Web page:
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Calgary water valves are being turned back on after repairs, but mayor warns of risks

Crews continue to work to repair a major water main break and five other weak spots in Calgary, Saturday, June 22, 2024.
Image Credit: THE CANADIAN PRESS/Jeff McIntosh

CALGARY - Weeks of water restrictions in Calgary could be eased in a matter of days, the city's mayor and officials say, if the water system holds while crews turn valves back on after they were closed in early June to repair a burst feeder main.

Mayor Jyoti Gondek told a media briefing Sunday that water tested by Alberta Health Services following flushing of the repairs exceeded quality guidelines, meaning crews are now proceeding to the next step -- re-establishing pressure to certain areas of the water-supply system.

But she warns that step involves the greatest risk, so she says valves and pumps are being turned on slowly to prevent straining the system and causing new leaks.

Francois Bouchard, Calgary's infrastructure director, says with each increase in pressure, crews will pause to monitor for breaks and will be ready to go if there are any.

Bouchard says easing indoor water-use restrictions would be the priority, and if all goes well, he believes the city could start to ease restrictions within three to five days.

Gondek and other city officials say residents must keep conserving water until then to avoid taps, or fire hydrants, running dry.

"We are at the final and riskiest stage of water restoration right now. Now is the time to keep up your tremendous water-saving efforts," Gondek said Sunday.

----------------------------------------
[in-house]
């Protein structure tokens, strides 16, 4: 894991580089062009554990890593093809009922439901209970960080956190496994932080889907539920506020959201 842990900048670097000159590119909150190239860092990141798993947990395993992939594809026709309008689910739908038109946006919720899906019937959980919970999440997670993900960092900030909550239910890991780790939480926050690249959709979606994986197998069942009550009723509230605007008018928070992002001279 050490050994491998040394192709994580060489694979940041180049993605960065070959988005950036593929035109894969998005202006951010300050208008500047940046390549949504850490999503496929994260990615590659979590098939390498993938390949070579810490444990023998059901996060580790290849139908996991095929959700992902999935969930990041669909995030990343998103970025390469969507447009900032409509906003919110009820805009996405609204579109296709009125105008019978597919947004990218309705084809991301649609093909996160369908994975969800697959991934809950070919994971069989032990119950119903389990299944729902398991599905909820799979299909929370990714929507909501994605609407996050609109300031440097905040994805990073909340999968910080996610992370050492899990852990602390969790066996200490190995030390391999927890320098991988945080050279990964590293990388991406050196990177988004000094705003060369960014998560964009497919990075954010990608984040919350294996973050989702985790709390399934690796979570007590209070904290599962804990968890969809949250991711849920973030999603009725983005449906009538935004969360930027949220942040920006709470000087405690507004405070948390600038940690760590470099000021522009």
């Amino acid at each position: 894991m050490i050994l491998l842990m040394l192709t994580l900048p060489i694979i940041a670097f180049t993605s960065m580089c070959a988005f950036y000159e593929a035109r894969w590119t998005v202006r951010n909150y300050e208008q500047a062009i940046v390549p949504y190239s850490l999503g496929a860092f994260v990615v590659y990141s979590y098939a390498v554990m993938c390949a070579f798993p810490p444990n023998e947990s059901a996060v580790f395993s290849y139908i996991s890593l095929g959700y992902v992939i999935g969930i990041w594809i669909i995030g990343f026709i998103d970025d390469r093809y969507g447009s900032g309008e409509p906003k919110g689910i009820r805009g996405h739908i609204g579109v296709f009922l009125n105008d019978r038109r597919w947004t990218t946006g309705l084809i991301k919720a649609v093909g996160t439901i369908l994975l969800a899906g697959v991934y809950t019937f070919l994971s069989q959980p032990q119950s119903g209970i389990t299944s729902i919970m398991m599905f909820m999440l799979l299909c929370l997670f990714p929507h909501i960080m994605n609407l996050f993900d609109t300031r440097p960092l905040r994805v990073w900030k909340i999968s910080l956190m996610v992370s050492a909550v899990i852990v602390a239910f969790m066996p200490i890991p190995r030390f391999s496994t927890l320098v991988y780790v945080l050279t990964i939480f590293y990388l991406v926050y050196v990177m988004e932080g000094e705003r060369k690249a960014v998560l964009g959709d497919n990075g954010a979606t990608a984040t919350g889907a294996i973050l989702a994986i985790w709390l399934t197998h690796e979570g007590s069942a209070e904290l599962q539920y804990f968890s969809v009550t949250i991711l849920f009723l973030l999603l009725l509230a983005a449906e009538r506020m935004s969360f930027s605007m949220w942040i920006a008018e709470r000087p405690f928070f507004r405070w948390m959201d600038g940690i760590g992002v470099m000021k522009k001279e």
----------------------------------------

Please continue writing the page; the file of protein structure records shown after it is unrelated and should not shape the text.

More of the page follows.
"Anyone with pipeline experience will tell you that this stage is risky and we are not out of the woods yet. Risks still remain."

Gondek said an overnight fire that swept through a bar and restaurant shows the importance of conserving water. Calgary fire officials said in a news release that fighting the blaze consumed 1.2 million litres of water.

There were no reported injuries.

Water-use data for Saturday showed the entire city used 447 million litres that day and 460 million litres on Friday. But for much of last week, water use crept upward and reached 500 million litres on Thursday, prompting a plea from Gondek for people to keep up their water-conservation efforts.

Since the pipe break on June 5, Calgarians have been asked to reduce their water use by a quarter as repairs are conducted to the main, which carried 60 per cent of the city's water.

Those restrictions were extended after repair crews found and repaired another five spots in the pipe that were nearing failure.

Crews have been scrambling to have the line running before the city’s major summer festival, the Calgary Stampede, begins July 5.

Almost every day since the pipe break, Gondek has asked Calgary's 1.6 million residents and those in surrounding communities to restrict their indoor water use by flushing their toilets less often, taking three-minute showers and doing fewer loads of laundry.

Outdoor water use has been banned. Residents have been encouraged to rely on rainwater for their gardens.

Gondek has promised a wide-ranging examination of the city's underground infrastructure.

This report by The Canadian Press was first published June 30, 2024.

News from © The Canadian Press, 2024
The Canadian Press

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